On The Road Blog – Bulgaria

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As I sit here writing this blog on my Apple iPhone, I look around and see 99% of the people sitting near me are also looking at their smart device. Couples sit oblivious to each other’s company eyes reflecting the faint glow of the screen they so intently study. I look out of the window and the scene is the same, people wander the streets doing the smartphone prayer not focusing on their journey but intent on a virtual world embedded in a small black square of metal and glass. And it’s not just the UK. As I travel the world it is the same groups of zombie like people drifting from one experience to another lost in their digital world. I can’t even see a distinguishing line between generations any more either. Some time ago I would have written about this as a youth phenomenon, but now all generations are being absorbed into the digital revolution.

So what is it about this technology that fascinates us, why are we all disconnecting from a real world moment to seek information, inspiration or attention from a virtual world we can’t touch or feel.

To begin to understand the addiction with digital devices I looked back to a study by B.F. Skinner in the 1950s that demonstrated the theory of the variable schedule of rewards. Skinner observed that lab mice responded most voraciously to random rewards. When mice pressed a lever, they sometimes got a small treat, other times a large treat, and other times nothing at all. Unlike other mice that received the same treat every time they pressed the lever, the mice that received variable rewards pressed the lever more often and compulsively.

Similar to how mice behave when expecting to receive treats, we eagerly check our phones at the slightest ring or buzz, because the dopamine trigger in our brains compels us to answer.  The everyday mundane phone messages that we receive frequently are akin to the mice’s small treats. The big treats are the messages that give us pleasure — a message from a friend, a phone call from a loved one, or that funny video we must see. It’s the big treat that is addictive to us and, since we don’t know when that big treat is coming, we “press the lever” compulsively and as often as the ringtone calls us. We are compelled to look at the screen and answer, regardless of where we are and who we are with.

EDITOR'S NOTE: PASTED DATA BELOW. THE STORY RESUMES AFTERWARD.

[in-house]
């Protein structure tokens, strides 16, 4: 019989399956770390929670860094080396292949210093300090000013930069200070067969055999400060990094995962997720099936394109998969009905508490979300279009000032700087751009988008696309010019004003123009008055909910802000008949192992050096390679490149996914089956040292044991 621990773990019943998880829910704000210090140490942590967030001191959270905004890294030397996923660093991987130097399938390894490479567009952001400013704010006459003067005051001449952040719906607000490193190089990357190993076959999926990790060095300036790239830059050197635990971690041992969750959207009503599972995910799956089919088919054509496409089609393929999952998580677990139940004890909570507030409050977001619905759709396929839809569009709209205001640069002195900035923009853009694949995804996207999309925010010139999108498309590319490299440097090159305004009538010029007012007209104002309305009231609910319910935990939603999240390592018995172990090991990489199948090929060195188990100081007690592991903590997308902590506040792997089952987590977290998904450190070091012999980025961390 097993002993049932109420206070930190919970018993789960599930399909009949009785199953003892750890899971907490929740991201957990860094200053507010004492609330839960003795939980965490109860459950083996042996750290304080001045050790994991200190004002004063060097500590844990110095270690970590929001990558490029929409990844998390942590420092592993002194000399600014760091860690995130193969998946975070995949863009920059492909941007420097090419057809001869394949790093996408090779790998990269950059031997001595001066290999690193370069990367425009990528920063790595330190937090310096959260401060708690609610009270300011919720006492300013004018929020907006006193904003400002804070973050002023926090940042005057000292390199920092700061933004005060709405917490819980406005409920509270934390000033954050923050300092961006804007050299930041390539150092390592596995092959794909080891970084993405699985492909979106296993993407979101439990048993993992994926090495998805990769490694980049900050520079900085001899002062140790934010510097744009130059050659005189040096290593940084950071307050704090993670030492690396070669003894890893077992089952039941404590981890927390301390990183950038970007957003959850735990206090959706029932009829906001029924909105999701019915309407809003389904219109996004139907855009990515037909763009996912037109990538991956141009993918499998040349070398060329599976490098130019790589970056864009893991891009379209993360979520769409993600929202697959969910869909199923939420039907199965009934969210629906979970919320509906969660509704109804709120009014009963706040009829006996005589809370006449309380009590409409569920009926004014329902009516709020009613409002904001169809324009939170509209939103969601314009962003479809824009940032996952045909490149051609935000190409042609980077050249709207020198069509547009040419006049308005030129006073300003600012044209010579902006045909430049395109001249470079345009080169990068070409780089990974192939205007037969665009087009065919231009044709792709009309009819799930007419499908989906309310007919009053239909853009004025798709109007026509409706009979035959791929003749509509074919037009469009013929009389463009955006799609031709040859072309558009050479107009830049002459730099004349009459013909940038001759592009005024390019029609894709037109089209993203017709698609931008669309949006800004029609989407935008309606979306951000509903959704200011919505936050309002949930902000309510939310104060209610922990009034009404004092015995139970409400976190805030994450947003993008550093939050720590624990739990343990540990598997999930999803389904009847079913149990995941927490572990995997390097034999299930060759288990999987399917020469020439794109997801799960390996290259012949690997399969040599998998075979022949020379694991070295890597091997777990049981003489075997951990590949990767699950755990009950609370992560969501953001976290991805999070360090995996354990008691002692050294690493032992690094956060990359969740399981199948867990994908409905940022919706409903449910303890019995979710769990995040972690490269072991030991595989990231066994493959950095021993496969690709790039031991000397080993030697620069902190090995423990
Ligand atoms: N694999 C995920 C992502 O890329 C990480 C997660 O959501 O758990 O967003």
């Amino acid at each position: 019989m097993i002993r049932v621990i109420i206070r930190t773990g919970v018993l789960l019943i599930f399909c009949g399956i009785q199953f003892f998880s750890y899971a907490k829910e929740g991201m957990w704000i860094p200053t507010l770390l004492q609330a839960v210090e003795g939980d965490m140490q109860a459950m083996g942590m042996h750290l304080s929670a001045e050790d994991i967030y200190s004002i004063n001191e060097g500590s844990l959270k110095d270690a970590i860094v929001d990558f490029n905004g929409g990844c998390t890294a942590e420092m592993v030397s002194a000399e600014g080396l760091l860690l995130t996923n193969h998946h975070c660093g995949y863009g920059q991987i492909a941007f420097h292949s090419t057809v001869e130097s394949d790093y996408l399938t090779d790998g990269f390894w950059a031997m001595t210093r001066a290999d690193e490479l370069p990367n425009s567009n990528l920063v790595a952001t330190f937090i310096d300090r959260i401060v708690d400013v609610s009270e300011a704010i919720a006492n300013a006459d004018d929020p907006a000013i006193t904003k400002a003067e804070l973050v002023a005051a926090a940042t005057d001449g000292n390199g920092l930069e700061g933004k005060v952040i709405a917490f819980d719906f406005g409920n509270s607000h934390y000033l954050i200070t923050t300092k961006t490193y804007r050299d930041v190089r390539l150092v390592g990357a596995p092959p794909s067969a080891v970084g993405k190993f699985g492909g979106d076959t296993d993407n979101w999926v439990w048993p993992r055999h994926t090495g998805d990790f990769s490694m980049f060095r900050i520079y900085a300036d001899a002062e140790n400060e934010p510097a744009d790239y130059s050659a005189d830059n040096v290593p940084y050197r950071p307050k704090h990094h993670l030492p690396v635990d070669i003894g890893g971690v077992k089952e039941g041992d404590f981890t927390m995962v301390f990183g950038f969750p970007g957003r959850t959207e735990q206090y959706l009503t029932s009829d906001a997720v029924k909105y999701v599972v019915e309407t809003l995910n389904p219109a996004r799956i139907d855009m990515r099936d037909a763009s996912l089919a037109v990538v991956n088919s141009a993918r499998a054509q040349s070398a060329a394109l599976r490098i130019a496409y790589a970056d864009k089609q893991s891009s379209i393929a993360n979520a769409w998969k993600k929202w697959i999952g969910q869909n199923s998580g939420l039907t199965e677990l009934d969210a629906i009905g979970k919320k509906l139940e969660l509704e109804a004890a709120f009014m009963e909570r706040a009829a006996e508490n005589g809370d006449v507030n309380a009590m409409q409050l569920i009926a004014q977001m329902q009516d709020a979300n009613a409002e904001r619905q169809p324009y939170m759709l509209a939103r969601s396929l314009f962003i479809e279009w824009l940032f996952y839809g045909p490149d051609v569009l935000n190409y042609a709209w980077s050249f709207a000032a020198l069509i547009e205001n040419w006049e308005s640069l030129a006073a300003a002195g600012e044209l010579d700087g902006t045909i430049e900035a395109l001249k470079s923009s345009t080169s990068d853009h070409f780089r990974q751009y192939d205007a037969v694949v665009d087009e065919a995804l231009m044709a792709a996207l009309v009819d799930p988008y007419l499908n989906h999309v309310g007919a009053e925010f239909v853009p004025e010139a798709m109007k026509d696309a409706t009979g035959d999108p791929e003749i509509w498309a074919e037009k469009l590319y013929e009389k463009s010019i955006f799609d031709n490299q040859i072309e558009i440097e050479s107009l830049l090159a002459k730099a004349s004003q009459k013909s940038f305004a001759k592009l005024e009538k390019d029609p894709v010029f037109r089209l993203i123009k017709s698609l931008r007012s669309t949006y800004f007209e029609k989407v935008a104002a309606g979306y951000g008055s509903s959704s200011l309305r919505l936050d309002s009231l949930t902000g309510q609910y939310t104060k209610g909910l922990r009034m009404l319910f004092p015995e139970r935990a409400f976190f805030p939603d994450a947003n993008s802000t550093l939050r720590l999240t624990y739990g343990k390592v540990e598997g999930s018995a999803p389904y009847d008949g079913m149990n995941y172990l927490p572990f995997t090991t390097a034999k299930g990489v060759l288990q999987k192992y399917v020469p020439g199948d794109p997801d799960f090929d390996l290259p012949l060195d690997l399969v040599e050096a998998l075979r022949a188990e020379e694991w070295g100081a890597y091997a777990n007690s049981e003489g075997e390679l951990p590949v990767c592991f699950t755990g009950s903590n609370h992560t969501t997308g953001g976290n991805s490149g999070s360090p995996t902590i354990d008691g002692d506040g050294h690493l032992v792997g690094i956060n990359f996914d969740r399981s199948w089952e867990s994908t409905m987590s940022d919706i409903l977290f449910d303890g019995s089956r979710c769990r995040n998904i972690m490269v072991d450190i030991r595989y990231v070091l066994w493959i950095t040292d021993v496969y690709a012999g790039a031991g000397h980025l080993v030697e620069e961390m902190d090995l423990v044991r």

As a business tool this addiction is augmented by the recognition that digital devices and access to the digital world is a fundamental part of business communication these days. That email, text, IM message or call could be an important one from my boss, peer, customer or supplier. And because we combine our social and work life into a single device we never turn it off, theoretically indicating to the world that I am always available, and because we constantly respond to messages irrespective of the time of day or day of week or even life event, we condition the world around us that we are available, thus raising their expectations for a response, and disappointment when they don’t get instant gratification.

The question is, “is this access to information and people instantly a good thing for us?”

The answer in my opinion is, it depends. In my experience if managed correctly technology can enhance our world, and our interactions with people. For instance as I write this blog, my son is in Thailand enjoying himself on a beach. For many years I wouldn’t have heard about his experiences until he came home, potentially months from now. Access to him would have been limited and my wife and I would have to wait to find out if he was safe. In todays technological society, I know the moment he lands, I have images sent when he experiences his adventures and we can communicate daily or even hourly if we want to as if he was only in the next room. On a business level, I communicate with clients all over the world via Skype, email, instant messenger and text as if they were in the same country without event thinking about the distance.

This access to people and information is invaluable at a personal and business level, however it can be intrusive when I don’t balance the virtual with the real world. Stella, my wife, constantly tells me to put my phone away when we are together, and as we spend so much time apart I need to remember that the real world is in front of me and not within the width of a screen.

So my thoughts are; yes it’s amazing what we can do with technology. But just because we can, should we? Remember there is a real world you are living in, detach from the digital world on a regular basis. Switch off the device, detox your system from digital gratification and look at the people around you. Don’t answer the call, email, text immediately. Stop, think, reflect and deal with the people you are with. Focus on them in the moment and schedule time to get your digital fix.

Balance is the truth to the digital revolution, balance and a recognition that these devices where designed to help with, not control our world.

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